Review: 'Prohibition in Eastern Iowa'
Local history book tackles interesting era
Are you one of the many Iowans who never knew Iowa had a Prohibition law? Linda McCann’s latest book covers the 13-plus years when it was illegal to make, transport, or sell alcohol in the United States and how that law affected Eastern Iowa. Iowa was the 31st state to join the constitutional amendment.
McCann’s latest book, “Prohibition in Eastern Iowa,” shares historical accounts and newspaper articles noting the years of Prohibition and how families, farmers, small towns and big cities handled the enforcement (or lack of it). Much of her research is taken from newspaper articles noting arrests, gunbattles and even murders in Iowa’s quiet rural communities.
Many Iowa farm families were used to corn selling for $5 a bushel in 1917. Times were good and families were able to get by. Then by 1923, just three years into Prohibition, corn was selling for just 25 cents a bushel. Farmers couldn’t pay their bills or feed their families. Making and selling alcohol became a way of life for many farmers. Most law enforcement chose to look the other way, knowing that farmers needed the income to survive. As long as they didn’t call attention to themselves, police usually ignored them. This practice worked fine until the mob came to Iowa making things more dangerous for farmers and police. It seems nearly every community notes a sighting of Al Capone during this time. Could he have really been in all these places in Iowa?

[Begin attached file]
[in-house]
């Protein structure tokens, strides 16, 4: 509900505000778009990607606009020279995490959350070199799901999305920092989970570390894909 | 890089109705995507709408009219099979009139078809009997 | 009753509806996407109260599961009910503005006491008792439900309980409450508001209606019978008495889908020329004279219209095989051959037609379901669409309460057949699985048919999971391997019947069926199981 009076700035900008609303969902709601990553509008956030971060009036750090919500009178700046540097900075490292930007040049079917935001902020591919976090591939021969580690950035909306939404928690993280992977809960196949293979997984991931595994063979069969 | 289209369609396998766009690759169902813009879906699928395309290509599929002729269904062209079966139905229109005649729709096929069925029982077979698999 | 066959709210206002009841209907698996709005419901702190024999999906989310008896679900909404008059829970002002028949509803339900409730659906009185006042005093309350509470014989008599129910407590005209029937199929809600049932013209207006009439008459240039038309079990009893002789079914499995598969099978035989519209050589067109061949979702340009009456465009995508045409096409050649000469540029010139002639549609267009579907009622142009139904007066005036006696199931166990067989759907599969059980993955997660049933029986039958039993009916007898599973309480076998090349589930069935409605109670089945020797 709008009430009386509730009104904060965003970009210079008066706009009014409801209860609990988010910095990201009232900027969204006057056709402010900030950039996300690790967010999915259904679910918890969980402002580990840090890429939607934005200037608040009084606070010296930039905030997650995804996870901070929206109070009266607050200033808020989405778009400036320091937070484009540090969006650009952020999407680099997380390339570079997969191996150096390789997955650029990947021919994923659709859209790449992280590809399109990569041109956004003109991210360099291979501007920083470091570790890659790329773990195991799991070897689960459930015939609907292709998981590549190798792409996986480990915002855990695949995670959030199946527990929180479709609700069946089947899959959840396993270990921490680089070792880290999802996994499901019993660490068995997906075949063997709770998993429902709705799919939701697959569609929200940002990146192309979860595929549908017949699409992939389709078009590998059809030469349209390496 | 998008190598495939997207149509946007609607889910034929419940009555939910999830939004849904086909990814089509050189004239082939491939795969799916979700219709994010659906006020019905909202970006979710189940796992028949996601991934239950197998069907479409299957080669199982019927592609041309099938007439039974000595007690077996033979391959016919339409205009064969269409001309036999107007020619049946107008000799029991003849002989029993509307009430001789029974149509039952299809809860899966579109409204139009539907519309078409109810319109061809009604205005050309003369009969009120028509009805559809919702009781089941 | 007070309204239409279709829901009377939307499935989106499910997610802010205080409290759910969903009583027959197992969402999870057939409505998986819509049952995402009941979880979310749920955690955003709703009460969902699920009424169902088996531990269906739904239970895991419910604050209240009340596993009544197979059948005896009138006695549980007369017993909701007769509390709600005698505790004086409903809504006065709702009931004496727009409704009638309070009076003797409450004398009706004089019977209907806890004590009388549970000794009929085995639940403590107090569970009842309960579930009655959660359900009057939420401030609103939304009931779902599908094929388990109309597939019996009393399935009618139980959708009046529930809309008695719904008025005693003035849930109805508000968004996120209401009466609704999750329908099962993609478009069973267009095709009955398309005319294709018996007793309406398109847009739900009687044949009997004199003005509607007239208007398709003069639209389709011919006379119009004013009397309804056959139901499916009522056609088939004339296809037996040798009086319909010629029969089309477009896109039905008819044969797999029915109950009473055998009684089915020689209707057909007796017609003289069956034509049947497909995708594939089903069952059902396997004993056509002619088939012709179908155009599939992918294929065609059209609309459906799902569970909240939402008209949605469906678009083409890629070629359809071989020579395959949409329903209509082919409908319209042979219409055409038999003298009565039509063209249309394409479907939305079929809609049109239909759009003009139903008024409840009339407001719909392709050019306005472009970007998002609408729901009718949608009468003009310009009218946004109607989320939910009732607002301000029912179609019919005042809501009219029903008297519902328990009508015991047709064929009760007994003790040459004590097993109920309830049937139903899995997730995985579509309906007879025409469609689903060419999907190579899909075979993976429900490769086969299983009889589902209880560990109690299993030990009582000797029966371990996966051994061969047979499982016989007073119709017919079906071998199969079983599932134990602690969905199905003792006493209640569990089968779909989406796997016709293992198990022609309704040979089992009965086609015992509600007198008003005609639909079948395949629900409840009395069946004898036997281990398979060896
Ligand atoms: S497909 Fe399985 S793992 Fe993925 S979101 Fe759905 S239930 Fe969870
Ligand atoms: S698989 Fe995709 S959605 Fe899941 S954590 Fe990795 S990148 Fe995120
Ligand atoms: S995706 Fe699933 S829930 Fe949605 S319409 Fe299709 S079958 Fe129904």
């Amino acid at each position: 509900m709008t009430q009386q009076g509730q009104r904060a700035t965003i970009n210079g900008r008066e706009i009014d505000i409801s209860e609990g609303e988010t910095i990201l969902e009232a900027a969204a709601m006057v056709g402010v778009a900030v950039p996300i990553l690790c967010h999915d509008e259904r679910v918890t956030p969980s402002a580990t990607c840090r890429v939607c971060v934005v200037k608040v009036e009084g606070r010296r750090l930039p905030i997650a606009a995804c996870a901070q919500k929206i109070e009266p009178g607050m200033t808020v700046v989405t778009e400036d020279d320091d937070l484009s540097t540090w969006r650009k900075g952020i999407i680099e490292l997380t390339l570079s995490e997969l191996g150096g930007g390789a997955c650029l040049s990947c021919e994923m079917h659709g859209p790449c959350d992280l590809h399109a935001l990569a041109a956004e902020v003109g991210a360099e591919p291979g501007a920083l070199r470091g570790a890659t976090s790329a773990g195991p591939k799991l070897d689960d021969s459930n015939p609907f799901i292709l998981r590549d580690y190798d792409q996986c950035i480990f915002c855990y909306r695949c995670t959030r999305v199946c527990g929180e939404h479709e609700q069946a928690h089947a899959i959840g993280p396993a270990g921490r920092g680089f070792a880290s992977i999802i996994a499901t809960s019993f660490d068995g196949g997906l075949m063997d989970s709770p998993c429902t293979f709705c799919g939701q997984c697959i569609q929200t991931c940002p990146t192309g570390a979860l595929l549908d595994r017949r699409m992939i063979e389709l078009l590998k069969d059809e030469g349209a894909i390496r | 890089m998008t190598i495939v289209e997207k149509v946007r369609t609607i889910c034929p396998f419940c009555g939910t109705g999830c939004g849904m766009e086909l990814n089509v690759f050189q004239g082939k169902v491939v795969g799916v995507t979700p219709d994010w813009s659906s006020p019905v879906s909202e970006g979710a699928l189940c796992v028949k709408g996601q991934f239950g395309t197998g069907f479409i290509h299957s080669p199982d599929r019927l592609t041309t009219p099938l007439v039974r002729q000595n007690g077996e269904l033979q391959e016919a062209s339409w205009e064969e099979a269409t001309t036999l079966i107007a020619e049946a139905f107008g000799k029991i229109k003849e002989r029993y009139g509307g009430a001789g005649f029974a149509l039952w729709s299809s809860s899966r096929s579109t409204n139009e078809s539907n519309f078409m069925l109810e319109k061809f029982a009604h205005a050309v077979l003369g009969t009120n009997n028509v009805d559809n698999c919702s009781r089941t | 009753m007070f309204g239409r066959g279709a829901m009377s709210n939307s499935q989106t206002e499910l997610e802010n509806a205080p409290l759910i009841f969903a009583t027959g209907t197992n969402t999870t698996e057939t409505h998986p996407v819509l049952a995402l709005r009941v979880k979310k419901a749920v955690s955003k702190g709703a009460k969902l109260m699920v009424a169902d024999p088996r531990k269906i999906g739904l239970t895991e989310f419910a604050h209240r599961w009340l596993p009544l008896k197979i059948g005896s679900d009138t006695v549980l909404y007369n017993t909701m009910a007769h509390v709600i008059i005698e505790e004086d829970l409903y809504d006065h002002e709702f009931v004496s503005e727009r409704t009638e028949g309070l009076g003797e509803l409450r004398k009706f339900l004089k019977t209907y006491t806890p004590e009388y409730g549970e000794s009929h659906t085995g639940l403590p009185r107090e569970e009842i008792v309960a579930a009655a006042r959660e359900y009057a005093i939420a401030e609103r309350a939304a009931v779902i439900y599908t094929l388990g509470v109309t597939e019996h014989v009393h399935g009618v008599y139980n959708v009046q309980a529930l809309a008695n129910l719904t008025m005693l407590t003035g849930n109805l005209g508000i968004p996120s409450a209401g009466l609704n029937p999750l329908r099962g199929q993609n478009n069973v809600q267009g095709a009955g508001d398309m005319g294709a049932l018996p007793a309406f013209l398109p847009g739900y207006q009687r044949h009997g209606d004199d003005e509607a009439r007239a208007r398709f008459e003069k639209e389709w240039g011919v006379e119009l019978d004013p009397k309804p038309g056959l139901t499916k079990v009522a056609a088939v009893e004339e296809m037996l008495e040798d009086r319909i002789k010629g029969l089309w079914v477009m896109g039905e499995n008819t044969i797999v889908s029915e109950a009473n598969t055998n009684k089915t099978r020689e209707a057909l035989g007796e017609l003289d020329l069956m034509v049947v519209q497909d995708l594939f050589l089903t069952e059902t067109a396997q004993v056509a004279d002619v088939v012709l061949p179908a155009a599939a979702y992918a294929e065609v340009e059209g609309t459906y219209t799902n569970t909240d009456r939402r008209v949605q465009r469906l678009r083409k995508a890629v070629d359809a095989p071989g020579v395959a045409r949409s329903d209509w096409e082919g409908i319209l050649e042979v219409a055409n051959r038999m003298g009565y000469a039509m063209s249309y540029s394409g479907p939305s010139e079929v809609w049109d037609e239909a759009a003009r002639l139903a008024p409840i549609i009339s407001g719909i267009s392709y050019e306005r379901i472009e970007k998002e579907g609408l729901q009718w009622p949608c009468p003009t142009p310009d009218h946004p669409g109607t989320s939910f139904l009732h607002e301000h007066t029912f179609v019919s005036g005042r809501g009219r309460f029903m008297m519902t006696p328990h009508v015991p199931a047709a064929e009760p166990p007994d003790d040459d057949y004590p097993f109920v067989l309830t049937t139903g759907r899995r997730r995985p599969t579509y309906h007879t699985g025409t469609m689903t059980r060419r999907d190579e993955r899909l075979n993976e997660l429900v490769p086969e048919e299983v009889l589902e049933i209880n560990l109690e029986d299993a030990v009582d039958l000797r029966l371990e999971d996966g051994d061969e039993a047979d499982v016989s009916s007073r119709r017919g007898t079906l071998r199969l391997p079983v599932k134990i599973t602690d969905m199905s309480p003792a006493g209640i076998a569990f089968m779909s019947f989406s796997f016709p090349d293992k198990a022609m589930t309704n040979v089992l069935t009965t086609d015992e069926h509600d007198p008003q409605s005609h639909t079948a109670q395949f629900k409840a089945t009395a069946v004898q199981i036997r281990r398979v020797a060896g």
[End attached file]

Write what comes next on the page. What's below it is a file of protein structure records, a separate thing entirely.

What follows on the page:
McCann’s stories made me wish I could ask my grandparents about some of these stories. I found many stories about families from my hometown area as well as those from Benton County. I had no idea there was a still unsolved murder case in Vinton related to Prohibition. The president of the Iowa Women’s Christian Temperance Union was murdered in 1925 in her home in Vinton. The temperance union message was strong and touted morals and values in their ads, including one that is sure to give you a chuckle, “Lips that touch liquor shall not touch ours.”
Much of McCann’s book reads like a police ledger or a society page noting people arrested for bootlegging, having stills on their properties, or found to be intoxicated. What I found most interesting was that in one community, a young man was arrested for transporting alcohol and then I’d be reading about the numerous loopholes created to get around the laws. Pharmacies and churches were able to continue to purchase alcohol for medicinal and religious reasons. Churches were allotted 10 gallons of wine per adult for their church per year. If you do the math that is 24 ounces of wine for communion for each adult that goes to church once a week. I know we don’t get that much wine at our church!
So, these situations were appalling to me when I am quite sure that many people were jailed while trying to support a family while others were getting prescriptions to support their habits and not getting arrested. It made the Prohibition law seem silly and caused more hassle than help during these uncertain times in our state.
McCann’s talent for research and finding the stories that need to be told is a gift to all who no longer have loved ones left to hear the stories of the past. If anything, her books nudge us to sit and listen to the stories of our grandparents, so one day we can share them with the next generation.